Brienne Wiltsie as Cleopatra. Photo: Sam English
Cleopatra: Queen of Kings
Choreography by Erica De La O + Roger Creel
Music by Scott Moore
Creative Production by Roger Creel
Step Choreography by Chris Malone + Antae Dickerson
Costume Design by Alexandra Ludwig
Review by Keith Waits
Entire contents copyright © 2019 Keith Waits. All rights reserved.
As the twilight enveloped the stage in Central Park, I was aware of how a gentle breeze caught the gauzy fabric that adorned some of the dancers. It was a simple accent to the graceful movements, a small thing really, but we never get that effect onstage in the Whitney Auditorium and it lent an extra dash of magic to the proceedings.
It also made me wonder how much the natural environment influences the choreographer’s approach when creating a new work to premiere in the C. Douglas Ramey Amphitheatre. The Pastoral motif is common in ballet, usually created through artifice, but here the dance takes place in front of a living tree of some scale, with crickets an inescapable part of the sound design.
Roger Creel is no stranger to choreographing for this environment, and for this production, he has Erica De La O for a collaborator in her debut as a choreographer. A pre-show discussion opening night revealed the depth of understanding of the historical background the pair employed. For example, that Cleopatra was not Egyptian-born but Greek, a member of the Ptolemy family that ruled Egypt for hundreds of years. Their Cleopatra is a story filled with power struggles, sexual passion, and violence. It follows history by communicating these shifting dynamics in elemental terms. The program provides a tidy summation of the events so that we can connect the dots, but our common knowledge of Julius Caesar, Marc Antony, and Cleopatra would inform our reading of the action without it, I think.
Scott Moore’s kinetic score is absolutely crucial in fleshing out the narrative beyond the sometimes abstract communication from the movement of the human form. The cinematic rhythms echo the tumultuous emotional and physical conflict in the story, and the visceral impact of the percussion is fashioned to work in sync with the corps of young step dancers that represent the Egyptian people onstage. Moore’s score also survives the intrusion of jet planes more easily than actors speaking dialogue.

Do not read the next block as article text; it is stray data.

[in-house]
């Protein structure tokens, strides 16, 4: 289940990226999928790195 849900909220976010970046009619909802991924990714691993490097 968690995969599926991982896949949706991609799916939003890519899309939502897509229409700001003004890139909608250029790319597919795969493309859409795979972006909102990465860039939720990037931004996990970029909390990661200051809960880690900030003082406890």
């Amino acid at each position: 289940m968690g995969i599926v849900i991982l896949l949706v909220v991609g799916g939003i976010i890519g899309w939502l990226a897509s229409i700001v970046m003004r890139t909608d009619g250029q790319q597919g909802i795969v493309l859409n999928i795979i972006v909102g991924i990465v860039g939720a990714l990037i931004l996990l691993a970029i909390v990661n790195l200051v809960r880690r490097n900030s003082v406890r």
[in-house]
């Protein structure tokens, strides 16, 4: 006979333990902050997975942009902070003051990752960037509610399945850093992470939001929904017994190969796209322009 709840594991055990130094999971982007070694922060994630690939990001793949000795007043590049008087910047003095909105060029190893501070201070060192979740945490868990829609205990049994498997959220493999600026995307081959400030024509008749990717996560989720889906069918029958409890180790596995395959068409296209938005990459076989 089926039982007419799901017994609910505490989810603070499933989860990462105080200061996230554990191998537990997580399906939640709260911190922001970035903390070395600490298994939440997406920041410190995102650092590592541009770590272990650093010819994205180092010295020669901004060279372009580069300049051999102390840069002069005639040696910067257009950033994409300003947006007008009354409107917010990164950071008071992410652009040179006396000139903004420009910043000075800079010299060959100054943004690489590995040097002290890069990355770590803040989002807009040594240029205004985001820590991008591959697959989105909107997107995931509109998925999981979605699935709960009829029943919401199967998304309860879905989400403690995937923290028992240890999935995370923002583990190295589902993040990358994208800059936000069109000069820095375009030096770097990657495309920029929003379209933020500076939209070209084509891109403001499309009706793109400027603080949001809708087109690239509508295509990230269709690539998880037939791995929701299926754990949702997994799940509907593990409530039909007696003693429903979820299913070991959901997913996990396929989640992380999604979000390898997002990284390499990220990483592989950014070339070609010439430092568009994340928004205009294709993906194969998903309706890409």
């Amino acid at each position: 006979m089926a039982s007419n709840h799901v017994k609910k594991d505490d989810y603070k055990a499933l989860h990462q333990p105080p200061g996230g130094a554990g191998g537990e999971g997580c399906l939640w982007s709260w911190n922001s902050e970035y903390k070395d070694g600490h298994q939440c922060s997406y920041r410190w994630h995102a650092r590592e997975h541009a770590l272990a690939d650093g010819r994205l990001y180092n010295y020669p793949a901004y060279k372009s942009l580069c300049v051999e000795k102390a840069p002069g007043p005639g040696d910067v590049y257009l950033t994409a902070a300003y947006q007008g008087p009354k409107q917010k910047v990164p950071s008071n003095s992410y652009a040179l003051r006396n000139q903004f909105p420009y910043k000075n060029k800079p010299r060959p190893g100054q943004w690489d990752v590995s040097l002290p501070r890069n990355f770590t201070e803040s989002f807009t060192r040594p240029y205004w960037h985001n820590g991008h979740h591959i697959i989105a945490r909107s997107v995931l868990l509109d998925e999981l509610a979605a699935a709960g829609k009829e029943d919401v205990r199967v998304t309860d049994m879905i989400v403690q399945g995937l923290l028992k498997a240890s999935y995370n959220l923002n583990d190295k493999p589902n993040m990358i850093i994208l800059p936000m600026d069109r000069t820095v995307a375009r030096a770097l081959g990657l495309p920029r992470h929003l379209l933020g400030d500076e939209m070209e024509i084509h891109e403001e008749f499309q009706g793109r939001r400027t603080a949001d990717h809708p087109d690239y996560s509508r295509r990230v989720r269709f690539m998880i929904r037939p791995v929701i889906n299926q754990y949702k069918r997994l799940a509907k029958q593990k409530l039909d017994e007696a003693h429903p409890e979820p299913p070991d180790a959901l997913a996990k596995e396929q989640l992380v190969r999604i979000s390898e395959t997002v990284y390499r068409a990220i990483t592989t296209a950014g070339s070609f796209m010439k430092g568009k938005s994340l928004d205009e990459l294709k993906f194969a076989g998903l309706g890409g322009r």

Alexandra Ludwig’s costumes for the principals are barely there in the beginning, light and ethereal, but the bodies gain more covering as time progresses. I found it interesting that very little was done about designating Caesar or Cleopatra through their appearance: no crowns or trains of fabric follow them.
Instead, the staging and choreography bring forth the characterizations, and Brienne Wiltise makes you see Cleopatra with subtlety, as does Ryo Suzuki as Julius Caesar. In time, the trappings of office are made apparent, but only to reinforce what we have already discerned. Sanjay Saverimuttu is given slightly more pronounced movement to lead us into Pompey’s betrayal. There was a nifty step forward movement that was employed at various points that, for Pompey, was rendered with explicit emphasis. It was almost as if the character was not allowed the same grace as the other Romans. The character, not Mr. Saverimuttu, who vividly made the most of his outcast expression.
The number of killings and suicides make this the most violent ballet in my experience, but the deaths are artfully staged, with an especially impactful assassination scene for Caesar that beats any I have seen in productions of Shakespeare’s play (sorry Matt Wallace), the multiple stabbings propelling Suzuki’s body around the stage in eloquent surrender.
Creel and De La O’s choreography charts the early seductions and conflicts with exuberance, but the stage fills with so much loss and tragedy, the fall of one empire underway as another is on the rise, built on death and suffering. The dancer’s bodies give in to the moral weight of what transpires and in the final moments, a very limited but dramatic lighting scheme closes the performance, leaving darkness filled only with nature.
Featuring Brienne Wiltsie, Kayleigh Western, Lexa Daniels, Isabella Sumera, Ryo Suzuki, Erica De La O, Jeremy Hanson, Minh-Tuan Nguyen, Sanjay Saverimuttu, Tristan Hanson, Sara Eaton, Carrie Tolfo, James Joyce, Jaylyn Garner, Chrissaun Colbert, Terryn Elliot, Edyn Diallo, Lea’Don Pawley, Cyrolyn Crayton, Tariya Gartin, Aveon Williams, Dierra Bussey.
Cleopatra: Queen of Kings
July 31 – August 4 2019 @ 8:00pm
Douglas Ramey Amphitheatre
Louisville, KY 40202
Keith Waits is a native of Louisville who works at Louisville Visual Art during the days, where he is Managing Editor of their Artebella blog, and host of LVA’s Artebella On The Radio on WXOX-FM 97.1/ ARTxFM.com. But spends most of his evenings indulging his taste for theatre, music and visual arts. His work has appeared in Pure Uncut Candy, TheatreLouisville, and Louisville Mojo. He is now Managing Editor for Arts-Louisville.com.